WINTER: I used to walk through Macy's and look at all the fancy furniture and think, one day I'm going to have this. That was how I used to inspire myself. I would walk through those furniture departments and think, you know, one day I'm going to have this, you know, Oriental dining room set. And it's going to be so cool. That was the stuff that sort of fueled my ambition. You know, I lived in this tiny, little house in Marine Park.
And I remember the Franklin Mint used to do these mini-ingots that they would advertise in the back of the Daily News magazine. And at 15 years old, I sent away for those ingots thinking, you know, when I'm a millionaire one day, I'm going to need stuff like this for my mansion.
WINTER: And I actually still have it. And so my millionaire friends will come over, and we can look at my Franklin Mint ingot collection. But the funny thing is now, you know, my house in LA, when my friends come over, I do take out my ingots and say, you have to let me live this fantasy out. Here were my mini art treasures of the Louvre. And they come with a little magnifying glass, and I am doing that, but not the way I imagined it at 15.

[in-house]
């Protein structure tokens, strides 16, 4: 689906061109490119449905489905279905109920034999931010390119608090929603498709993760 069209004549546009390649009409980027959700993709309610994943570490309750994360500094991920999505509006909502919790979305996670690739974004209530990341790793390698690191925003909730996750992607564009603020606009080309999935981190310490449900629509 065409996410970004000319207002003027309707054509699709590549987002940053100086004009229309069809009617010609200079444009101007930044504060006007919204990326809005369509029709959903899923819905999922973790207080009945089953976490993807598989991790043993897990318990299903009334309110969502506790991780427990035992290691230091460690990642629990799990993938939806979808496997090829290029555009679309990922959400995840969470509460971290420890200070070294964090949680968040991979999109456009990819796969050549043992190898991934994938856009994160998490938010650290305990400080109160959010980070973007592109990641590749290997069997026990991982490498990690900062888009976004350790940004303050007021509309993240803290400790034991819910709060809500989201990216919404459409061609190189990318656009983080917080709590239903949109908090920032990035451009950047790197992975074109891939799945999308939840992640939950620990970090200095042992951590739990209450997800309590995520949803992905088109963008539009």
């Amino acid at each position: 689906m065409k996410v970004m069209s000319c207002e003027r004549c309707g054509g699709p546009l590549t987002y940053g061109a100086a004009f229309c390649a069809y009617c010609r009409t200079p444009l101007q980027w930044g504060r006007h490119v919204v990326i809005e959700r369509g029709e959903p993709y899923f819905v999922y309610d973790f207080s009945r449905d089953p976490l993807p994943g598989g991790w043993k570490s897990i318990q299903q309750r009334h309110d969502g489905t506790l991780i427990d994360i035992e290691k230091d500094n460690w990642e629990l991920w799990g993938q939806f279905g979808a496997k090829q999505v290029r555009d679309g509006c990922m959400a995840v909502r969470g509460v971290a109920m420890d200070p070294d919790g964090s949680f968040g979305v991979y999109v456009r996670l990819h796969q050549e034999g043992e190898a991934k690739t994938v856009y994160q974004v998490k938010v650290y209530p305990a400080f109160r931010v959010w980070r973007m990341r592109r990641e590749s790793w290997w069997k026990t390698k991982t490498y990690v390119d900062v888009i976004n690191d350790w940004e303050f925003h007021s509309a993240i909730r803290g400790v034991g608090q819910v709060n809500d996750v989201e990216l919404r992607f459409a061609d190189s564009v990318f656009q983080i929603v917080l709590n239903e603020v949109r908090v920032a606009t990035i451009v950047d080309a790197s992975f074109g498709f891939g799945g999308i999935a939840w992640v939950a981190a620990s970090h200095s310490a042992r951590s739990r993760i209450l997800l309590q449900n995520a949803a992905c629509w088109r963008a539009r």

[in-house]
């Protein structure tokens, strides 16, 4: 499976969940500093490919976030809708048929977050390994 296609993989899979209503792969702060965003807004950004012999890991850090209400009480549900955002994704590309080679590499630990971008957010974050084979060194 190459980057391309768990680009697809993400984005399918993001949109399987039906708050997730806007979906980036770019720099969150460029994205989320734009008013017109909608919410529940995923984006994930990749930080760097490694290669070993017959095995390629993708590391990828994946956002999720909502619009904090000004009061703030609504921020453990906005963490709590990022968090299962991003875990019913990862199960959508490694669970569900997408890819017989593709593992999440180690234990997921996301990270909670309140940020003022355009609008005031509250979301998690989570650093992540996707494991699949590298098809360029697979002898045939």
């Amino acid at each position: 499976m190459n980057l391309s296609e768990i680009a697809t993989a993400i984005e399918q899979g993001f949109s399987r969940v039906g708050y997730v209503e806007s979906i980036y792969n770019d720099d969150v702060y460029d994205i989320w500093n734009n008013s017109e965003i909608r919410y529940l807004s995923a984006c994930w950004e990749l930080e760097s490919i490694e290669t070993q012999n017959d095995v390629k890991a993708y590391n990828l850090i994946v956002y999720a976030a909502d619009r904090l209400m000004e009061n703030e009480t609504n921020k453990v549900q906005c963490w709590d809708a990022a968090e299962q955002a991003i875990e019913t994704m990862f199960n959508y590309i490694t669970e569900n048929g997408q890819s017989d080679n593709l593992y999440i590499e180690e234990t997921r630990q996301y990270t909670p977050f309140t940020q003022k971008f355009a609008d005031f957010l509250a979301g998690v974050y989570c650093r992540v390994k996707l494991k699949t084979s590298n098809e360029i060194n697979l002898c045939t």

GROSS: Terence Winter, it's been great to talk with you. Good luck with the final season of "Boardwalk Empire," and congratulations on the series.
WINTER: Thank you. This was a lot of fun. Thank you for having me. This was really a lot of fun to do.
GROSS: Terence Winter is the creator and show-runner of HBO's "Boardwalk Empire." The fifth and final season started last Sunday. We have an extra for you that there wasn't time for on the show. It's about Terence Winter wrote the scene in "The Sopranos" in which Silvio kills Adriana. You can hear that story on SoundCloud at soundcloud.com/fresh air.. Coming up, our book critic Maureen Corrigan, reviews the new novel by David Mitchell who also wrote "Cloud Atlas." This is FRESH AIR.
TERRY GROSS, HOST:
This is FRESH AIR. Novelist David Mitchell is the author of "Cloud Atlas," "The Thousand Autumns Of Jacob De Zoet" and other novels containing multiple storylines that defy boundaries of time and genre. Our book critic, Maureen Corrigan, says that Mitchell's latest, "The Bone Clocks," is more of the same, but different.
MAUREEN CORRIGAN, BYLINE: David Mitchell is one of those writers I'd follow anywhere, even deep into, what is for me, the often-exasperating genre of fantasy fiction. I don't naturally gravitate details about alternative universes, wormholes or tribbles. But there are always exceptions, and if Mitchell feels like trying out a semi-futuristic vehicle about immortal soul-stealers, I'm willing to take a deep breath, step aboard and say, in the words, of Rod Serling, next stop, "The Twilight Zone."